General Surgery vs. dVH
Benjamin Andrew – William Blair: Two question for me. First, can you talk about the adoption curve that you’ve see in gen surge so far, and if you adjust for the installed base change, how it compares to maybe dVH most appropriately?
Aleks Cukic – VP, Strategy: Well, it’s interesting in general surgery versus, let’s say dVH, as we are talking about a category. Within the general surgery category, if I’m not mistaken, there have been somewhere around 40 plus procedures that have gone into the category of general surgery that have been done – performed with da Vinci. So, it’s difficult to really compare apples-to-apples between a category and let’s say something like dVH, which is a single procedure. And it’s even more difficult comparing it to, let’s say, dVP, which is a single procedure that is always done for a single disease, which is cancer. In other words, there’s just too many inconsistencies between the three. But what we will say is within the category of general surgery, the two procedures that are driving a great deal of that growth are cholecystectomy and colon surgery, not just low anterior resection, but right colons, left colons, transverse colons, et cetera.
Benjamin Andrew – William Blair: Aleks, can you talk a little bit about the typical experience for a new general surgeon starting out in sort of wanting to do Single-Site chole or whatever, is there a typical kind of process they go through and how quickly people are coming up that curve?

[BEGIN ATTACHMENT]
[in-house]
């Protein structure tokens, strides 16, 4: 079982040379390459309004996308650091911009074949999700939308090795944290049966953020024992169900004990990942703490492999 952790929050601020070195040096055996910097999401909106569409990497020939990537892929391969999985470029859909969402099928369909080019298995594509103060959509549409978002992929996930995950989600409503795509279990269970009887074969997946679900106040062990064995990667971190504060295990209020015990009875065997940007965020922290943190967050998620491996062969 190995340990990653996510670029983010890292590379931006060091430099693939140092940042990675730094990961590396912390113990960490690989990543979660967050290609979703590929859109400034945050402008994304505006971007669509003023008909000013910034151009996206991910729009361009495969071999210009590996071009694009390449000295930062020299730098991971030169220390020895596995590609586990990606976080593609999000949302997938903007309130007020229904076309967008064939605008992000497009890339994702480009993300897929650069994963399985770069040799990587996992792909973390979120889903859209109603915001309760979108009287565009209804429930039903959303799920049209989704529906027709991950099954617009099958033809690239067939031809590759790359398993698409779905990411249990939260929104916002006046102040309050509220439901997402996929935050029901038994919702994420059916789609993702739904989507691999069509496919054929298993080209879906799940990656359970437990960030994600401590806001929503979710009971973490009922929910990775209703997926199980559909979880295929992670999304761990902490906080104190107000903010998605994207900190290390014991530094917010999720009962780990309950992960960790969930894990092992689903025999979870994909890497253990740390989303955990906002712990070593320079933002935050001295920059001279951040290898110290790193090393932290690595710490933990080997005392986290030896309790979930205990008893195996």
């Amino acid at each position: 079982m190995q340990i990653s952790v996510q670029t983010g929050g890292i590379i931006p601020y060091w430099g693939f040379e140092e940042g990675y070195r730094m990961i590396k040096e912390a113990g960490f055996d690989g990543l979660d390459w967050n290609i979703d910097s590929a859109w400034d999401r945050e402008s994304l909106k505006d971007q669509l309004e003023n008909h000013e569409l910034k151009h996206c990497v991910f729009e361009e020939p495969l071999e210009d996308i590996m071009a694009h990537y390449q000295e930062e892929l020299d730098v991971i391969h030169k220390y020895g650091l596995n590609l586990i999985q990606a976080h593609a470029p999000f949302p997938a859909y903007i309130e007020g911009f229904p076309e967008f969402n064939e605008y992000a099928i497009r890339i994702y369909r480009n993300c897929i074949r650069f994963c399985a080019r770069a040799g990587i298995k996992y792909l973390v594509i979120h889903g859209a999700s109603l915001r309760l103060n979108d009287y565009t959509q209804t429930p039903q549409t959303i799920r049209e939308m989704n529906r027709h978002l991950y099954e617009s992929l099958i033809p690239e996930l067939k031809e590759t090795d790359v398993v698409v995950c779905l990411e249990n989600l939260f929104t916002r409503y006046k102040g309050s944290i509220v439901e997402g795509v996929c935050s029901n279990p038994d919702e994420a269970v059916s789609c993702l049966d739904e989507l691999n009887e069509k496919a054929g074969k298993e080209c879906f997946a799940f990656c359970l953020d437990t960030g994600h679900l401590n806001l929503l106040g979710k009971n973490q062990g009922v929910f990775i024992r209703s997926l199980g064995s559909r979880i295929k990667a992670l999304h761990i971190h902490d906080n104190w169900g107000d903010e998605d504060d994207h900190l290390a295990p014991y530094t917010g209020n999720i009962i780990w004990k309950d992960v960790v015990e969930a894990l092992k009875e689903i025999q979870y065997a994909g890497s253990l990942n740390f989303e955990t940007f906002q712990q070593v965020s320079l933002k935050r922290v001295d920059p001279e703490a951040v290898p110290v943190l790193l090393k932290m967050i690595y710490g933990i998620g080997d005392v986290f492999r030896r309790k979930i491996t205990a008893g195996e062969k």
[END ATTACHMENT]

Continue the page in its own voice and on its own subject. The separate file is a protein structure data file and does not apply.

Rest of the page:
Aleks Cukic – VP, Strategy: Well, a lot of that depends on what their experience is going into that case. In other words, are they completely laparoscopically trained, are they laparoscopically naive, are they robotically trained, robotically na�ve. And I think each one of those is a little bit different. But I would say that by and large you will have people that will do a multi-incisioned cholecystectomies with the traditional da Vinci system or they’ll do some other procedures prior to moving into the single-incision surgeries. I don’t know that I can say that there’s a typical profile and/or typical experience.
Benjamin Andrew – William Blair: Then just maybe a quick question for Marshall, can you talk a little bit about the expectations on guidance and specifically thinking about Europe, if you’ve guided a 20% to 23% procedure growth, does that give you a 25% U.S. and 15% Europe or international more broadly, just characterize for us what you’ve built in there?
Marshall L. Mohr – SVP and CFO: We have broken it down and you know we’ve given you a range because there are some uncertainty associated with certain elements of the guidance itself, and so I’m not going to break it down to the details.